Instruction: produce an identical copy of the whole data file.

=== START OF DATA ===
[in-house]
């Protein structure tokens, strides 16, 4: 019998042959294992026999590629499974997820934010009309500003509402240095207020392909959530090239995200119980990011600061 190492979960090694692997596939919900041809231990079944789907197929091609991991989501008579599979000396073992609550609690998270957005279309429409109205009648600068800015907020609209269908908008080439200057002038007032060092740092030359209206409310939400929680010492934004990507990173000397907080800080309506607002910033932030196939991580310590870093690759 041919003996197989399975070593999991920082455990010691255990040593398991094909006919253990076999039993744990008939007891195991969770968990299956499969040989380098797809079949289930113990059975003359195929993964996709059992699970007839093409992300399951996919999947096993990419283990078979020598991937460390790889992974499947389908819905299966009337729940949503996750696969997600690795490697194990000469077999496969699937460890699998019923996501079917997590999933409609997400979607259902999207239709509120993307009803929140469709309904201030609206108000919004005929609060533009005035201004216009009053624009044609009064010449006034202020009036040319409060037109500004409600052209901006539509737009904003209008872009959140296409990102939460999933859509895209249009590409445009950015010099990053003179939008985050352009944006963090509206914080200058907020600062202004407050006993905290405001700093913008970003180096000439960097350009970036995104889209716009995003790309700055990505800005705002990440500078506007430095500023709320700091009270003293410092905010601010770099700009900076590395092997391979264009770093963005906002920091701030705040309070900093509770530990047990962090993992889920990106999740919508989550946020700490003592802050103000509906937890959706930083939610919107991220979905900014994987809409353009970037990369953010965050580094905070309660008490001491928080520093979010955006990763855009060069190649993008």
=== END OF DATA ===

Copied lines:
[in-house]
């Protein structure tokens, strides 16, 4: 019998042959294992026999590629499974997820934010009309500003509402240095207020392909959530090239995200119980990011600061 190492979960090694692997596939919900041809231990079944789907197929091609991991989501008579599979000396073992609550609690998270957005279309429409109205009648600068800015907020609209269908908008080439200057002038007032060092740092030359209206409310939400929680010492934004990507990173000397907080800080309506607002910033932030196939991580310590870093690759 041919003996197989399975070593999991920082455990010691255990040593398991094909006919253990076999039993744990008939007891195991969770968990299956499969040989380098797809079949289930113990059975003359195929993964996709059992699970007839093409992300399951996919999947096993990419283990078979020598991937460390790889992974499947389908819905299966009337729940949503996750696969997600690795490697194990000469077999496969699937460890699998019923996501079917997590999933409609997400979607259902999207239709509120993307009803929140469709309904201030609206108000919004005929609060533009005035201004216009009053624009044609009064010449006034202020009036040319409060037109500004409600052209901006539509737009904003209008872009959140296409990102939460999933859509895209249009590409445009950015010099990053003179939008985050352009944006963090509206914080200058907020600062202004407050006993905290405001700093913008970003180096000439960097350009970036995104889209716009995003790309700055990505800005705002990440500078506007430095500023709320700091009270003293410092905010601010770099700009900076590395092997391979264009770093963005906002920091701030705040309070900093509770530990047990962090993992889920990106999740919508989550946020700490003592802050103000509906937890959706930083939610919107991220979905900014994987809409353009970037990369953010965050580094905070309660008490001491928080520093979010955006990763855009060069190649993008």